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How to transition from back-end development to distributed systems?

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Mid-Level Software Engineer at Taro Community3 months ago

I'm currently employed at a startup where we're building bookkeeping tools. My work mainly involves Python, some database work, and a lot of business logic wrangling. Due to the small size of our app and engineering org, I don't have many opportunities to gain the necessary experience in distributed systems. I'm seeking advice on how to transition to distributed systems. Any guidance would be greatly appreciated.



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    Tech Lead @ Robinhood, Meta, Course Hero
    3 months ago

    When it comes to career pivots, here's my advice to everyone: Transfer internally. Here's why:

    • Every external hire is inherently risky due to the nature of interviews. Most interviews are 4-10 hours long, but you need to evaluate this human to see if they'll perform well at your company for 1.5 to 2 years on average. This is a massive time disparity.
    • As an employer, I am taking double risk if I'm hiring a new employee who also wants to use this job switch to pivot their stack/role/specialization. Not only will they be onboarding into my company's culture, they'll be onboarding into a new field as well. This is a recipe for disaster, which is why most (good) companies don't allow this. Tech companies are also taking way fewer risks in this crappy market.

    Given that your current company literally doesn't have the scope for distributed systems work, things are a bit trickier (i.e. your transition plan will have extra steps). So here's the plan I would follow to transition:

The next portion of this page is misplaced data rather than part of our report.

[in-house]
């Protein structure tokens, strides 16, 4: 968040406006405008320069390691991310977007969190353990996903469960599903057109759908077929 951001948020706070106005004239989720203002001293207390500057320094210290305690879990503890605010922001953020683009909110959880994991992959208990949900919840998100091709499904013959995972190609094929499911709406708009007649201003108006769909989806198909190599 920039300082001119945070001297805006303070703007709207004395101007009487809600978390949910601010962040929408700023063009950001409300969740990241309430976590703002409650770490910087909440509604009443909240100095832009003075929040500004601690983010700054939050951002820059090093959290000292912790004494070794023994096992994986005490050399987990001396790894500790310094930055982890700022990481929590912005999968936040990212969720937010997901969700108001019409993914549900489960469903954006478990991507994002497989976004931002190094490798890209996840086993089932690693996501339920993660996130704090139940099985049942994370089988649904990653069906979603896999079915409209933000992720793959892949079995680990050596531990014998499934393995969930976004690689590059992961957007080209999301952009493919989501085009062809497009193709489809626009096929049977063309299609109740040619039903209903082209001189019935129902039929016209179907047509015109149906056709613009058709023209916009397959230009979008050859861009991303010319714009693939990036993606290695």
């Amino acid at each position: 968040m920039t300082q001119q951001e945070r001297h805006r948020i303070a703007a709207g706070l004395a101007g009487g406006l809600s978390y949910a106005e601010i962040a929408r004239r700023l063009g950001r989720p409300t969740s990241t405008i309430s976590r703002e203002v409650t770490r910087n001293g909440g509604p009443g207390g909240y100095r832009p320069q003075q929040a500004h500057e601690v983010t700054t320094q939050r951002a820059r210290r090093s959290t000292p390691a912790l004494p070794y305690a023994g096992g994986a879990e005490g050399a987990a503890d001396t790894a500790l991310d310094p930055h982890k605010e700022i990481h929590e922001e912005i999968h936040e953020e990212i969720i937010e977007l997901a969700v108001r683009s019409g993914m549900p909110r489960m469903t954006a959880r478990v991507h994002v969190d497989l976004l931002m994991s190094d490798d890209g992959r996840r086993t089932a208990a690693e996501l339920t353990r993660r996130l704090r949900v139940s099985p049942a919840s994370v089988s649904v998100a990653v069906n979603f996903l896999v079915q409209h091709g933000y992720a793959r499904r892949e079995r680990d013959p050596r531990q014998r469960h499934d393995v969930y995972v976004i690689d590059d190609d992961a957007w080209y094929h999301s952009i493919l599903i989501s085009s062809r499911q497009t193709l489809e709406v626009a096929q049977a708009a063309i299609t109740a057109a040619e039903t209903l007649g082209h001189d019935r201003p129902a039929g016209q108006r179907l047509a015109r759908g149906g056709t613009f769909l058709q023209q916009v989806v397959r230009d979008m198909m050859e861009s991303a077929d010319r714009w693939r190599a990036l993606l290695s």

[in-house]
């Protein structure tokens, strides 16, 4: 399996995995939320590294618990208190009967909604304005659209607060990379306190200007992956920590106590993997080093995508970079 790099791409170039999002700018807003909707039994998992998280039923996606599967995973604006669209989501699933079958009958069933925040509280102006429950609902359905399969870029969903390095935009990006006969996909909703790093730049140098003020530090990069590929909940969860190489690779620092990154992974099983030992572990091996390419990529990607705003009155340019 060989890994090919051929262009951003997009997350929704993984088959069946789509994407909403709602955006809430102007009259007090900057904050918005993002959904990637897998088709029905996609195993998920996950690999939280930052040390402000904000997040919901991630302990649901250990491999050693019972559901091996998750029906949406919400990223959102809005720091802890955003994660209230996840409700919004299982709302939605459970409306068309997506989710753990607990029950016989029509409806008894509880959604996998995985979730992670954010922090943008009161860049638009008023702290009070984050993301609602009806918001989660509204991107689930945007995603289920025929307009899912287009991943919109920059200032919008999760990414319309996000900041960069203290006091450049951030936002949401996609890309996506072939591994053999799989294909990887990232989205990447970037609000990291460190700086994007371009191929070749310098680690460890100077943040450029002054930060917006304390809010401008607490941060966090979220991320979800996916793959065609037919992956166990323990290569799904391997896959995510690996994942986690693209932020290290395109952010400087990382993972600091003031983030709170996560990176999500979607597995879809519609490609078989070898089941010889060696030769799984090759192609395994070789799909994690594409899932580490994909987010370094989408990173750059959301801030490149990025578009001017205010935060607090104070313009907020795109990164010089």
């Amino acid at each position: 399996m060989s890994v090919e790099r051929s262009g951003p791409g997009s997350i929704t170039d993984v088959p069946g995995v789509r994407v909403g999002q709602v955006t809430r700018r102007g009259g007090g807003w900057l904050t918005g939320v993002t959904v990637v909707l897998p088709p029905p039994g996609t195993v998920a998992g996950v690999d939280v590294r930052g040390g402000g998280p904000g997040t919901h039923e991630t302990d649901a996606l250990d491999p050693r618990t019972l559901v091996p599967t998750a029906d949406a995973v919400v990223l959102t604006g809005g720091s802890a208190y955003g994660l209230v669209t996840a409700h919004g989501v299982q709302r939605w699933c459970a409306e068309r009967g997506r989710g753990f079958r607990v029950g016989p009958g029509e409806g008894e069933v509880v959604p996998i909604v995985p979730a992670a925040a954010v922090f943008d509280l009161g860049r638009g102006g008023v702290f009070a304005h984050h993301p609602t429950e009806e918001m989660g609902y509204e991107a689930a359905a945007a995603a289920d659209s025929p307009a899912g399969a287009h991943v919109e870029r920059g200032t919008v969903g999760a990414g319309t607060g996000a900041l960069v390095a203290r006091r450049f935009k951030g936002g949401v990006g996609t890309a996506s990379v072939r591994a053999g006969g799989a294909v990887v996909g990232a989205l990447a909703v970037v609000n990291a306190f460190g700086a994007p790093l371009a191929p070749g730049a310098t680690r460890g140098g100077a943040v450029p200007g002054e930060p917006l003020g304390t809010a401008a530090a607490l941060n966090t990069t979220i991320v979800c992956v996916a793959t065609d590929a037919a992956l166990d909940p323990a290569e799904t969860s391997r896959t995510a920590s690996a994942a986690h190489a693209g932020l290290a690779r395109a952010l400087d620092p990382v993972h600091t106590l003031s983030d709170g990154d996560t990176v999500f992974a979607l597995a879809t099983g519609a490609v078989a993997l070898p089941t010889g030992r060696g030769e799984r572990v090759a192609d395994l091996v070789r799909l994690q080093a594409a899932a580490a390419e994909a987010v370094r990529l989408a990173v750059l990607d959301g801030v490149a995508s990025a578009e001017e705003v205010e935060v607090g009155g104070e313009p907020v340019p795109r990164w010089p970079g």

1. Get a job at a bigger tech company with your current expertise - Ideally it's a Big Tech company, but this is much easier said than done obviously. It seems like you're somewhere in the backend engineer and data engineer realm, so you can apply as those.
    2. Establish yourself in the new company as a high performer - Show your manager and org that you're just a solid engineer who understands the company culture, works well with others, and learns fast. You will need this trust for Step #3, and it will probably take 1 year+ to build.
    3. Switch to distributed systems internally at this company - Talk to your manager about this transition and how you're following your passion (so that you'll have bigger impact for the company long-term).
    4. Do whatever - You can stay at this company or join another company as a distributed systems engineer. You made it!

    Distributed systems is unfortunately tough as not every company will have this scope (like yours), so you have the extra steps of #1 and #2. This, combined with the fact that career pivots are hard in general, means that this plan will take a long time. I recommend doing some more soul-searching to figure out if distributed systems is truly what you want to do as all of this is a hard process.

    Of course, if you do get an interview for a distributed systems position while lacking the experience, you should take it. But I would temper expectations and expect to be down-leveled from mid-level to junior.

    To help with Step #1, I recommend these:

    To help with Step #2, I recommend these:

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    Tech Lead @ Robinhood, Meta, Course Hero
    3 months ago

    The good news is that you can also make moves to facilitate this transition outside of the work realm, which will also help you figure out if distributed systems is right for you:

    • Contribute to open-source - Given the nature of distributed systems needing scale, you can't exactly build a side project for it. So if you want to get hands-on experience with it outside of work, OSS seems like the main way to go. I did some quick Googling and found a nice repo that aggregates open-source distributed systems stuff: https://github.com/roma-glushko/awesome-distributed-system-projects. If you have enough OSS contributions, it can even help you get some interviews!
    • Go to conferences - Use this to both understand the space more and build up your network. Similar to OSS, this can lead to job opportunities if done right. Here's some good resources there:
    • Leverage the Taro community - Sign up for Taro Networking and include this information in your note. Check out Slack as well, both making posts of your own seeing if people are cool with a coffee chat and seeing others' posts and reaching out to them (keep an eye on #intros). My main advice here, as with all networking, is make it clear what value you can add to others as you are asking for their time. Check out our networking masterclass to learn more: [Masterclass] How To Build Deep Relationships Quickly In Tech